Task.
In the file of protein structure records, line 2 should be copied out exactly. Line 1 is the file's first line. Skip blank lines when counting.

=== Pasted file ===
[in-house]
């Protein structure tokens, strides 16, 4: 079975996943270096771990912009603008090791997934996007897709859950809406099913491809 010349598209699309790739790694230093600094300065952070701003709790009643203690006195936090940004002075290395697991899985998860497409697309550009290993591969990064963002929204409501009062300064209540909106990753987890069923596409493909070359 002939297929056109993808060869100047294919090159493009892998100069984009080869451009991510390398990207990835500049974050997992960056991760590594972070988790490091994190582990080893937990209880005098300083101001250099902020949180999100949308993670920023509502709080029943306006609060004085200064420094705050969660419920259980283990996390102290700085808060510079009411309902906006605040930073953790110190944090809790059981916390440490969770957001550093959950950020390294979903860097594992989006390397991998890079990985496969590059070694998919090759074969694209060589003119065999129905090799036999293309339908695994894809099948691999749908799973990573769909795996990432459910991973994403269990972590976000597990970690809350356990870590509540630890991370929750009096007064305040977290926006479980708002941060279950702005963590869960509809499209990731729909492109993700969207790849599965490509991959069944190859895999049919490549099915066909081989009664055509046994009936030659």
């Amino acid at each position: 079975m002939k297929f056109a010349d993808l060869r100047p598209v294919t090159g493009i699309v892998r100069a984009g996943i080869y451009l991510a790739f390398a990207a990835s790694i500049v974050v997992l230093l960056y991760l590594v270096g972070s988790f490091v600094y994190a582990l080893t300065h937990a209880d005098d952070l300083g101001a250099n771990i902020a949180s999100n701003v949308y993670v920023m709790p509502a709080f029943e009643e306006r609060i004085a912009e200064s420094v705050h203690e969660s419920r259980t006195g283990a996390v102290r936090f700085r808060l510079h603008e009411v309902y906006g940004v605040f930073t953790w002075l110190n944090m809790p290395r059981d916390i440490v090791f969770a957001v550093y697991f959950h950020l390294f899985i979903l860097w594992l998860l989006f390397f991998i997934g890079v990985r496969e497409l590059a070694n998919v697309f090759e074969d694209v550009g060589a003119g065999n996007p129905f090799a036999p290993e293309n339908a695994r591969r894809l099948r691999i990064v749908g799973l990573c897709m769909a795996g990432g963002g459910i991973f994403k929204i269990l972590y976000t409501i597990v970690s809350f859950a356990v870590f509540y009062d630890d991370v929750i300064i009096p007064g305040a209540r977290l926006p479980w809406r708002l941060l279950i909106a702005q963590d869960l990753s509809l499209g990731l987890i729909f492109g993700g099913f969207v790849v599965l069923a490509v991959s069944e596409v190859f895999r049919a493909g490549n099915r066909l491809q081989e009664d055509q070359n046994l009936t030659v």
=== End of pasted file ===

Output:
């Protein structure tokens, strides 16, 4: 079975996943270096771990912009603008090791997934996007897709859950809406099913491809 010349598209699309790739790694230093600094300065952070701003709790009643203690006195936090940004002075290395697991899985998860497409697309550009290993591969990064963002929204409501009062300064209540909106990753987890069923596409493909070359 002939297929056109993808060869100047294919090159493009892998100069984009080869451009991510390398990207990835500049974050997992960056991760590594972070988790490091994190582990080893937990209880005098300083101001250099902020949180999100949308993670920023509502709080029943306006609060004085200064420094705050969660419920259980283990996390102290700085808060510079009411309902906006605040930073953790110190944090809790059981916390440490969770957001550093959950950020390294979903860097594992989006390397991998890079990985496969590059070694998919090759074969694209060589003119065999129905090799036999293309339908695994894809099948691999749908799973990573769909795996990432459910991973994403269990972590976000597990970690809350356990870590509540630890991370929750009096007064305040977290926006479980708002941060279950702005963590869960509809499209990731729909492109993700969207790849599965490509991959069944190859895999049919490549099915066909081989009664055509046994009936030659």